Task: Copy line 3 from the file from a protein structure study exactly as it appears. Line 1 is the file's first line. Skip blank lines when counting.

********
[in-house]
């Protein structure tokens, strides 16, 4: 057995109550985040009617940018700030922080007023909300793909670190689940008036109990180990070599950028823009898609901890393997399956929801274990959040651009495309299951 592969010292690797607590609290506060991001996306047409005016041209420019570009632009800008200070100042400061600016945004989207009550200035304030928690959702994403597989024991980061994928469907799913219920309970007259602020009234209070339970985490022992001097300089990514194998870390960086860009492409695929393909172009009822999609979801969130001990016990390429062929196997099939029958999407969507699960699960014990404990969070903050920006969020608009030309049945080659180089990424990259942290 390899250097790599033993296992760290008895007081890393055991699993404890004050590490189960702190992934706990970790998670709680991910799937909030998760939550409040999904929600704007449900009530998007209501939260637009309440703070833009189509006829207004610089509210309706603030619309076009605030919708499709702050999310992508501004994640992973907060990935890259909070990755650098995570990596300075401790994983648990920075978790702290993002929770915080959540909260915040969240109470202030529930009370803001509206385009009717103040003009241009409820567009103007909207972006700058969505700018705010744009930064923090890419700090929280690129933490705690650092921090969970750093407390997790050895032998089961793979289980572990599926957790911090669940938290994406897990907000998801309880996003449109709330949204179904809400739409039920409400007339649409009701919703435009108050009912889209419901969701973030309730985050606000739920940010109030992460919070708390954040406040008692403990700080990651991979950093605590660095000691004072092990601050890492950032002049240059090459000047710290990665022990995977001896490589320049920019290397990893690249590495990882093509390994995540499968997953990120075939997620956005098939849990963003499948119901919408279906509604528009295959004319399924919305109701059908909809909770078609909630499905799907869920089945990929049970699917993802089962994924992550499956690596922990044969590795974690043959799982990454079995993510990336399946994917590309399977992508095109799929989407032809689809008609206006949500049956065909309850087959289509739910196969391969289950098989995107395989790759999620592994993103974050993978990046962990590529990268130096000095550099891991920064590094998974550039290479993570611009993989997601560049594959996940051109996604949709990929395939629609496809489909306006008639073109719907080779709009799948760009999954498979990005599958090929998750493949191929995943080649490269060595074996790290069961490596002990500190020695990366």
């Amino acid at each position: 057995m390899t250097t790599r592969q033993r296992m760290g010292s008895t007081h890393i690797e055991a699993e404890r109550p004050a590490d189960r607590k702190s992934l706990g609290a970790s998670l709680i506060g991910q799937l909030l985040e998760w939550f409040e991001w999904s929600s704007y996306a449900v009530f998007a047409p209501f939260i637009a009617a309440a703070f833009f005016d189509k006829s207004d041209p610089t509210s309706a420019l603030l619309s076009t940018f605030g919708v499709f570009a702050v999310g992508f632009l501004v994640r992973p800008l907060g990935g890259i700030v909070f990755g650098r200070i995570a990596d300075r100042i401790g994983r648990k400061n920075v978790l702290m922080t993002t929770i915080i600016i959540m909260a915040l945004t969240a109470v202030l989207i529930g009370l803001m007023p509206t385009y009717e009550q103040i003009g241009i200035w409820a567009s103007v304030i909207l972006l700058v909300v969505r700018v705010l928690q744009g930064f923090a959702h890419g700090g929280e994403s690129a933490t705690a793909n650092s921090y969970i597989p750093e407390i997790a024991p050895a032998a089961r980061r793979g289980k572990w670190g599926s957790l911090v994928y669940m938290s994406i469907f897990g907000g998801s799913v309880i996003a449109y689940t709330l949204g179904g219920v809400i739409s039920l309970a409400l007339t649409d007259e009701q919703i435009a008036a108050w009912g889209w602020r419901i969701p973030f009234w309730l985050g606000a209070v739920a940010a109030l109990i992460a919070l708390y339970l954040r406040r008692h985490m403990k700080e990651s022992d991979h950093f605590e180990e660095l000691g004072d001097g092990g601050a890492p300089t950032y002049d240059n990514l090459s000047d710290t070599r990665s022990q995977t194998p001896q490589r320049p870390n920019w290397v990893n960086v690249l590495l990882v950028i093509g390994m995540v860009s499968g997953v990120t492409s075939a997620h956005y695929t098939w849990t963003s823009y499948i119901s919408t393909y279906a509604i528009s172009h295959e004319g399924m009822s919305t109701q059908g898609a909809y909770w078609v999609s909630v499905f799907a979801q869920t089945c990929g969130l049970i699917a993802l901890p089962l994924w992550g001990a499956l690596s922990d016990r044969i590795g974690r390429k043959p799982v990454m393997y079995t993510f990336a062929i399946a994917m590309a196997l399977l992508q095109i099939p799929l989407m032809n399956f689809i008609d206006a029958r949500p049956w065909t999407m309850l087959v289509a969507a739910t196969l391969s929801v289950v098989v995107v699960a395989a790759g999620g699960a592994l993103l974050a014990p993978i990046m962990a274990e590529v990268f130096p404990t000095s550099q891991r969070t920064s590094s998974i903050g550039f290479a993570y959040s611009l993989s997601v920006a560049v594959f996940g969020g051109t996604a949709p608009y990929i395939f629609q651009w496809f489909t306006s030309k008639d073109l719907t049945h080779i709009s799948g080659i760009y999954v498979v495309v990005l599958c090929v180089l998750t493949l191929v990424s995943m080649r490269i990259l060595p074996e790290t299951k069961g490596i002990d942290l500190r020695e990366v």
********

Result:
């Amino acid at each position: 057995m390899t250097t790599r592969q033993r296992m760290g010292s008895t007081h890393i690797e055991a699993e404890r109550p004050a590490d189960r607590k702190s992934l706990g609290a970790s998670l709680i506060g991910q799937l909030l985040e998760w939550f409040e991001w999904s929600s704007y996306a449900v009530f998007a047409p209501f939260i637009a009617a309440a703070f833009f005016d189509k006829s207004d041209p610089t509210s309706a420019l603030l619309s076009t940018f605030g919708v499709f570009a702050v999310g992508f632009l501004v994640r992973p800008l907060g990935g890259i700030v909070f990755g650098r200070i995570a990596d300075r100042i401790g994983r648990k400061n920075v978790l702290m922080t993002t929770i915080i600016i959540m909260a915040l945004t969240a109470v202030l989207i529930g009370l803001m007023p509206t385009y009717e009550q103040i003009g241009i200035w409820a567009s103007v304030i909207l972006l700058v909300v969505r700018v705010l928690q744009g930064f923090a959702h890419g700090g929280e994403s690129a933490t705690a793909n650092s921090y969970i597989p750093e407390i997790a024991p050895a032998a089961r980061r793979g289980k572990w670190g599926s957790l911090v994928y669940m938290s994406i469907f897990g907000g998801s799913v309880i996003a449109y689940t709330l949204g179904g219920v809400i739409s039920l309970a409400l007339t649409d007259e009701q919703i435009a008036a108050w009912g889209w602020r419901i969701p973030f009234w309730l985050g606000a209070v739920a940010a109030l109990i992460a919070l708390y339970l954040r406040r008692h985490m403990k700080e990651s022992d991979h950093f605590e180990e660095l000691g004072d001097g092990g601050a890492p300089t950032y002049d240059n990514l090459s000047d710290t070599r990665s022990q995977t194998p001896q490589r320049p870390n920019w290397v990893n960086v690249l590495l990882v950028i093509g390994m995540v860009s499968g997953v990120t492409s075939a997620h956005y695929t098939w849990t963003s823009y499948i119901s919408t393909y279906a509604i528009s172009h295959e004319g399924m009822s919305t109701q059908g898609a909809y909770w078609v999609s909630v499905f799907a979801q869920t089945c990929g969130l049970i699917a993802l901890p089962l994924w992550g001990a499956l690596s922990d016990r044969i590795g974690r390429k043959p799982v990454m393997y079995t993510f990336a062929i399946a994917m590309a196997l399977l992508q095109i099939p799929l989407m032809n399956f689809i008609d206006a029958r949500p049956w065909t999407m309850l087959v289509a969507a739910t196969l391969s929801v289950v098989v995107v699960a395989a790759g999620g699960a592994l993103l974050a014990p993978i990046m962990a274990e590529v990268f130096p404990t000095s550099q891991r969070t920064s590094s998974i903050g550039f290479a993570y959040s611009l993989s997601v920006a560049v594959f996940g969020g051109t996604a949709p608009y990929i395939f629609q651009w496809f489909t306006s030309k008639d073109l719907t049945h080779i709009s799948g080659i760009y999954v498979v495309v990005l599958c090929v180089l998750t493949l191929v990424s995943m080649r490269i990259l060595p074996e790290t299951k069961g490596i002990d942290l500190r020695e990366v």